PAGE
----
The Word Guy: Credit Hollywood for phrase 'cut to the chase'

| Friday, Aug. 23, 2013, 8:57 p.m.

Question: My wife constantly is telling me to “cut to the chase.” To what chase is she referring? It might help me to cut to it, if I knew where it were.

— Fred Richards, via email

Answer: That's funny; most wives tell their husbands to cut out the chase.

The producers and directors who made early Hollywood Westerns quickly learned that audiences became bored with the mundane scenes necessary to establish a movie's characters, setting and plot — you know, cowboys riding the range, washing up in the horse trough, and sitting around the campfire.

What moviegoers craved was the final chase scene depicting good guys on horseback furiously pursuing the mounted bad guys. Thundering hooves!

“Giddyaps!” Wagon wheels spinning in reverse, thanks to film technology!

So, when the Western was being edited or “cut,” film editors were told not to linger too long on preliminary scenes before they “cut to the chase” — spliced in the climactic pursuit.

Filmmakers apparently were using the term by the end of the 1920s. A 1929 novel by screenwriter J. P. McEvoy, for instance, refers to a movie script with the repeated notation “cut to chase.”

Oddly enough, it wasn't till the 1980s that “cut to the chase” became a general term meaning “Get to the point!” By then, come to think of it, we had a former Hollywood cowboy as president. Hmmm ...

Let's chase the origins of two more “cut” phrases:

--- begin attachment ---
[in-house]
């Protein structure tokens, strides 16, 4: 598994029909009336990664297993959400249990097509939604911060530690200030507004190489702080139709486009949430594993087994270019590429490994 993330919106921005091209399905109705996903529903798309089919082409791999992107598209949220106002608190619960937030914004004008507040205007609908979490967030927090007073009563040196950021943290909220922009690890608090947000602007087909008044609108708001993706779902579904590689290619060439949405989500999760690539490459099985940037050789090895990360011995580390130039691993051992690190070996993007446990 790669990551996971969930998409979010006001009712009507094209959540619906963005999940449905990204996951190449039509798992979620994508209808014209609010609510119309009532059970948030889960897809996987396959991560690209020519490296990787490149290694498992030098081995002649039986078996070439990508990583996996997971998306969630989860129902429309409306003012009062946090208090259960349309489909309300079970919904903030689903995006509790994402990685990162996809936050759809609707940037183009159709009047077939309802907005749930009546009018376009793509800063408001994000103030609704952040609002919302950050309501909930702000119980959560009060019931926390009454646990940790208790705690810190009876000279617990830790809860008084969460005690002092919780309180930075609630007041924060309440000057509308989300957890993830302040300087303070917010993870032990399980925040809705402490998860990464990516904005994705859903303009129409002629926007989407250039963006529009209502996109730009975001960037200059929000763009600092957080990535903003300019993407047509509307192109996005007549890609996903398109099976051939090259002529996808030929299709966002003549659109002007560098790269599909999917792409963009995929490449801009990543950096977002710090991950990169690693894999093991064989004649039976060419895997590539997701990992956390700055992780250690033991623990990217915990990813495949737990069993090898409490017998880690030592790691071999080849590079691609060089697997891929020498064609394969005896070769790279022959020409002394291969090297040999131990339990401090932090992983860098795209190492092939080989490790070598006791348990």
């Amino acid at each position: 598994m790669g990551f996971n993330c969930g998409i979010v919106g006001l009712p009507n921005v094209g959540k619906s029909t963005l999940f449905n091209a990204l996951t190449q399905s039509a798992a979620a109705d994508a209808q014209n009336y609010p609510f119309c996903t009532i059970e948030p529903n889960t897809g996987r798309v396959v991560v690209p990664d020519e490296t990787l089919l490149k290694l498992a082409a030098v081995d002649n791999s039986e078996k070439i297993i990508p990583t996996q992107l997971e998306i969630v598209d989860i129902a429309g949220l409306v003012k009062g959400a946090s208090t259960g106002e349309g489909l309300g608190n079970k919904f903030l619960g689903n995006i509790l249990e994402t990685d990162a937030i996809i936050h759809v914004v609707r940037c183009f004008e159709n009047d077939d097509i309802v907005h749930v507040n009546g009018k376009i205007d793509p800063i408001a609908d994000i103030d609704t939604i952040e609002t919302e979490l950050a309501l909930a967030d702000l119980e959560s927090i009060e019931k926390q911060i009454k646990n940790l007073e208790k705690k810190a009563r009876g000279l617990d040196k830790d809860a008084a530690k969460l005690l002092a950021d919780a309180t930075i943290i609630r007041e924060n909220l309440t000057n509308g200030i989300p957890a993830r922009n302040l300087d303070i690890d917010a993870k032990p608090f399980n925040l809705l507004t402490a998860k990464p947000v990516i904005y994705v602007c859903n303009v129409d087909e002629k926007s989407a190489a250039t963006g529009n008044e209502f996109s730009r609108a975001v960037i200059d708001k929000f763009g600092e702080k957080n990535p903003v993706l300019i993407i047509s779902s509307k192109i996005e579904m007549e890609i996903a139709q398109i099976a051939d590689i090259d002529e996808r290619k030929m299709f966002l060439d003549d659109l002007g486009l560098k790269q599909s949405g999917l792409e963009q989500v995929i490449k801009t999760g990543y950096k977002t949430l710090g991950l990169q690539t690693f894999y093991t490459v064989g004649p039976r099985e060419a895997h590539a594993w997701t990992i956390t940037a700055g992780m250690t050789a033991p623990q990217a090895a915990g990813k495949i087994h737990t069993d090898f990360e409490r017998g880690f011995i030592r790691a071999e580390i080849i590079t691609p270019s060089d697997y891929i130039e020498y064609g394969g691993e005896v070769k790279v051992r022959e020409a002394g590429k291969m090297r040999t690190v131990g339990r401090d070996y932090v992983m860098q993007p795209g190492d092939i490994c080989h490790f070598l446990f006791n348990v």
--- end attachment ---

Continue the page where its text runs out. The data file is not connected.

• Cuts no ice: During the 19th and early 20th centuries, when ice was needed for refrigeration, crews used large, rough-tooth handsaws to cut big blocks of ice from frozen ponds.

It was hard, cold work, so workers would retreat periodically to a campfire (and maybe even to a flask) to warm themselves. Their bosses, eager for the men to get back to work, would remind them — in the most genteel terms, no doubt — that these breaks “cut no ice.” So, today we still say that something ineffectual “cuts no ice.”

• Cut the mustard: The origin of this term meaning, “to meet required standards” is uncertain. So, let's cut to the chase and provide the most persuasive explanation: During the late 1800s, an era when just about any concoction could be labeled “mustard,” American cowboys (yes, them again) craved the genuine article, which they dubbed “the proper mustard.” Soon, anything that reached a high standard was said “to cut (achieve) the mustard.”

Rob Kyff, a teacher and writer in West Hartford, Conn., invites your language sightings. Send your reports of misuse and abuse, as well as examples of good writing, via email to or by regular mail to Rob Kyff, Creators Syndicate, 737 Third St., Hermosa Beach, CA 90254.

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